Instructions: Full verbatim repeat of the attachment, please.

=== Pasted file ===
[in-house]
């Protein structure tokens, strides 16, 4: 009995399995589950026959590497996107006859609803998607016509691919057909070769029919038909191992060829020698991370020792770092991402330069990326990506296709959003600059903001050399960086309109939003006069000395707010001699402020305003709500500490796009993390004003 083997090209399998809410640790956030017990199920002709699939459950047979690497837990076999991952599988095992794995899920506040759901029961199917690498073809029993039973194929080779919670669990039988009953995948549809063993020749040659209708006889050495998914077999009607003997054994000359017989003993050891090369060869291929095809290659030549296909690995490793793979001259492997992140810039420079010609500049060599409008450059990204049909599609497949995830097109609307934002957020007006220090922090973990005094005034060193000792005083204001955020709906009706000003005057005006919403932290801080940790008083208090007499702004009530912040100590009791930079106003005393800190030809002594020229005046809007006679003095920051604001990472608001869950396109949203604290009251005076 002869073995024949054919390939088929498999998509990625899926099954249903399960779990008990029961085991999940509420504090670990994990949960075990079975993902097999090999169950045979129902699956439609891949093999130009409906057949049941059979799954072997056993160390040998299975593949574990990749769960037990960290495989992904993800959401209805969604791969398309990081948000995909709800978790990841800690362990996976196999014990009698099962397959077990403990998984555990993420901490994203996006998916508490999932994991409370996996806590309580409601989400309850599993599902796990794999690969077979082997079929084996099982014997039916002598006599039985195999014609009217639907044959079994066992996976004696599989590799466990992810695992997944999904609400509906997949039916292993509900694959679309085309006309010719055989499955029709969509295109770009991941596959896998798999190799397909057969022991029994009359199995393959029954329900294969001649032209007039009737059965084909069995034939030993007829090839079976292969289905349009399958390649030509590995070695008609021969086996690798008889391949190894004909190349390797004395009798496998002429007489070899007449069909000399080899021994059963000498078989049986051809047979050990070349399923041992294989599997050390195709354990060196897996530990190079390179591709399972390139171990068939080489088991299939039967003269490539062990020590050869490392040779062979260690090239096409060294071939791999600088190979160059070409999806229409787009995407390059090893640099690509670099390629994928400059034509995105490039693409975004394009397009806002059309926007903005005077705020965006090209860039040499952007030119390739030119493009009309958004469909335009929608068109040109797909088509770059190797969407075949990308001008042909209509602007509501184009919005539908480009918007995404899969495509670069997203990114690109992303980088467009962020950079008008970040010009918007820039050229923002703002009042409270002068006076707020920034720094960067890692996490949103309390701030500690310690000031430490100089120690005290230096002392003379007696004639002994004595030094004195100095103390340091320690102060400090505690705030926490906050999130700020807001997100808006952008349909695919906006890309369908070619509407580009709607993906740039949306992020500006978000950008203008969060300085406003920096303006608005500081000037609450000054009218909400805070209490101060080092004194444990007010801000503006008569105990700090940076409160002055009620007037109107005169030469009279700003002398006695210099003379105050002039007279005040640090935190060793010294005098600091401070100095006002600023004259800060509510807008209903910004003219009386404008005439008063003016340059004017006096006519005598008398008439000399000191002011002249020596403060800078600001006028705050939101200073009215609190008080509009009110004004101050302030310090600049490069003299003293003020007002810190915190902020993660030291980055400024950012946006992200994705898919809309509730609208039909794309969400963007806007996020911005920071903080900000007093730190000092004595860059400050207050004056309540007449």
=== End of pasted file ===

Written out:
[in-house]
């Protein structure tokens, strides 16, 4: 009995399995589950026959590497996107006859609803998607016509691919057909070769029919038909191992060829020698991370020792770092991402330069990326990506296709959003600059903001050399960086309109939003006069000395707010001699402020305003709500500490796009993390004003 083997090209399998809410640790956030017990199920002709699939459950047979690497837990076999991952599988095992794995899920506040759901029961199917690498073809029993039973194929080779919670669990039988009953995948549809063993020749040659209708006889050495998914077999009607003997054994000359017989003993050891090369060869291929095809290659030549296909690995490793793979001259492997992140810039420079010609500049060599409008450059990204049909599609497949995830097109609307934002957020007006220090922090973990005094005034060193000792005083204001955020709906009706000003005057005006919403932290801080940790008083208090007499702004009530912040100590009791930079106003005393800190030809002594020229005046809007006679003095920051604001990472608001869950396109949203604290009251005076 002869073995024949054919390939088929498999998509990625899926099954249903399960779990008990029961085991999940509420504090670990994990949960075990079975993902097999090999169950045979129902699956439609891949093999130009409906057949049941059979799954072997056993160390040998299975593949574990990749769960037990960290495989992904993800959401209805969604791969398309990081948000995909709800978790990841800690362990996976196999014990009698099962397959077990403990998984555990993420901490994203996006998916508490999932994991409370996996806590309580409601989400309850599993599902796990794999690969077979082997079929084996099982014997039916002598006599039985195999014609009217639907044959079994066992996976004696599989590799466990992810695992997944999904609400509906997949039916292993509900694959679309085309006309010719055989499955029709969509295109770009991941596959896998798999190799397909057969022991029994009359199995393959029954329900294969001649032209007039009737059965084909069995034939030993007829090839079976292969289905349009399958390649030509590995070695008609021969086996690798008889391949190894004909190349390797004395009798496998002429007489070899007449069909000399080899021994059963000498078989049986051809047979050990070349399923041992294989599997050390195709354990060196897996530990190079390179591709399972390139171990068939080489088991299939039967003269490539062990020590050869490392040779062979260690090239096409060294071939791999600088190979160059070409999806229409787009995407390059090893640099690509670099390629994928400059034509995105490039693409975004394009397009806002059309926007903005005077705020965006090209860039040499952007030119390739030119493009009309958004469909335009929608068109040109797909088509770059190797969407075949990308001008042909209509602007509501184009919005539908480009918007995404899969495509670069997203990114690109992303980088467009962020950079008008970040010009918007820039050229923002703002009042409270002068006076707020920034720094960067890692996490949103309390701030500690310690000031430490100089120690005290230096002392003379007696004639002994004595030094004195100095103390340091320690102060400090505690705030926490906050999130700020807001997100808006952008349909695919906006890309369908070619509407580009709607993906740039949306992020500006978000950008203008969060300085406003920096303006608005500081000037609450000054009218909400805070209490101060080092004194444990007010801000503006008569105990700090940076409160002055009620007037109107005169030469009279700003002398006695210099003379105050002039007279005040640090935190060793010294005098600091401070100095006002600023004259800060509510807008209903910004003219009386404008005439008063003016340059004017006096006519005598008398008439000399000191002011002249020596403060800078600001006028705050939101200073009215609190008080509009009110004004101050302030310090600049490069003299003293003020007002810190915190902020993660030291980055400024950012946006992200994705898919809309509730609208039909794309969400963007806007996020911005920071903080900000007093730190000092004595860059400050207050004056309540007449």